Photo by Pyramid Educational Consultants, retrieved at: https://pecsusa.com/shop/schedule-board-kit/#tab-description

Let’s “talk” about AAC!

What does smiling at a neighbor, sending a text, and ordering food by pointing to menu pictures have in common? They are all examples of AAC. By writing this blog, I am utilizing AAC to convey this message to you. So, the question is…

 

What is AAC?

Augmentative or Alternative Communication (AAC) refers to all the ways that we convey our thoughts and feelings without talking. Our world is full of AAC and for good reason- AAC is essential for well-rounded and effective communication across all stages of life. 

Individuals with speech, language, or voice disorders especially benefit from use of AAC to help increase their functional communication skills (Drager et al., 2010). Research has shown that use of AAC can increase expressive language skills, increase language comprehension, increase positive behaviors, increase social competence, and even support verbal language skills (Light et al., 2003; Millar et al., 2006).

People with communication disorders may benefit from additional support to incorporate AAC into their daily lives. Speech-language pathologists are trained to assess, recommend, and implement AAC with clients, based on their strengths and needs. At PlayWorks, we empower clients by using various types of AAC throughout therapy, as well as encourage AAC in home carryover activities.

 

What are the types of AAC? 

There are two general categories of AAC: unaided and aided systems.

Unaided AAC refers to the use of the body to communicate. Examples of unaided AAC include:

  • facial expressions
  • gestures
  • body language
  • sign language
  • non-word vocalizations (i.e., laughing, crying, cooing)

Aided AAC refers to communication supported by supplemental tools or equipment. These tools can be categorized as either low-tech AAC and high-tech AAC. Low-tech AAC includes tools that do not involve electronics or use of batteries. Examples include:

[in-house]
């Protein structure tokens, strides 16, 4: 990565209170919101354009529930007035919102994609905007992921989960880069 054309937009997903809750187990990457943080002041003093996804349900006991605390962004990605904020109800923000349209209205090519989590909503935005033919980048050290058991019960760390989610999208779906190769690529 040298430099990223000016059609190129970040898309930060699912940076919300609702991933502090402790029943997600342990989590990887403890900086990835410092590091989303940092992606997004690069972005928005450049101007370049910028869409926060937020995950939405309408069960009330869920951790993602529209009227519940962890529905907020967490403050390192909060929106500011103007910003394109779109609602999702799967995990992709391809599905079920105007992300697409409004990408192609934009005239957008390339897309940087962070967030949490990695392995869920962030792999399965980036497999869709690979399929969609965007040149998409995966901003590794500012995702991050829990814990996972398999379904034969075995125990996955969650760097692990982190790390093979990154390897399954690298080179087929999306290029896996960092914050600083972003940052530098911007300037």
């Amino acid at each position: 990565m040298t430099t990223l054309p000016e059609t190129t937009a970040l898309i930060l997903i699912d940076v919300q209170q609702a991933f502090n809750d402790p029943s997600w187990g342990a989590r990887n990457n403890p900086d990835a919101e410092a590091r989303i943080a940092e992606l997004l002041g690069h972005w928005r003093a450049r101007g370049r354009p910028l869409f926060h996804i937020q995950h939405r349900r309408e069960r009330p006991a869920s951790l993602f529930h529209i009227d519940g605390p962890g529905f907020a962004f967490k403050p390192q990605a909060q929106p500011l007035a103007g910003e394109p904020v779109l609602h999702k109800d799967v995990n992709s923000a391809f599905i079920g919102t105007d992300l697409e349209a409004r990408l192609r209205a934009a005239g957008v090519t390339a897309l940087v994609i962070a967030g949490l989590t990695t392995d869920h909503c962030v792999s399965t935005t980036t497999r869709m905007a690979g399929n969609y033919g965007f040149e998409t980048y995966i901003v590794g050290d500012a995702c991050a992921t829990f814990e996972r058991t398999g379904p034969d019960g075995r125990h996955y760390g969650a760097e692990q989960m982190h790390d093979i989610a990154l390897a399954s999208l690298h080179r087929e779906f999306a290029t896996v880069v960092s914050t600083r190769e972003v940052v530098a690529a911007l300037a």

• Writing
  • Objects
  • Pictures and symbols
  • Picture Exchange Communication System (PECS)
  • Communication boards or books

High-tech AAC refers to tools that use electricity, electronics, or batteries to operate. Some examples include:

  • Speech-generating devices
  • Recorded or digitized buttons/devices (such as the Staples “easy” button)
  • Computers (e-mail, texts, etc.)
  • AAC software on tablets, computers, phones, and other devices

Many dedicated high-tech AAC systems have supplemental equipment available that makes communication access and transportation easier. For example, certain devices have external speakers to help others better hear the speech-generated message. Cameras may be attached to track eye movements for those people who use eye gaze to create their messages. Devices may have special stands or carrying cases to make them more accessible for those in wheelchairs.

At PlayWorks, we support the use of low-tech and high-tech AAC by creating custom communication boards, using props or objects, and utilizing AAC applications on speech-generating devices.

 

Determining AAC needs

Communication is most effective when it’s multi-modal, or occurs in a variety of ways. Therefore, in order to best support individuals with communication delays and disorders, it’s important to implement and teach both unaided and aided AAC. Research shows that no prerequisite skills are required before starting AAC (Light & McNaughton, 2012; Snell et. al, 2010). However, it is important to consider a variety of personal factors when starting, including:

  • Current profile (physical/motor, language, cognitive, sensory, etc.)
  • Strengths and areas of need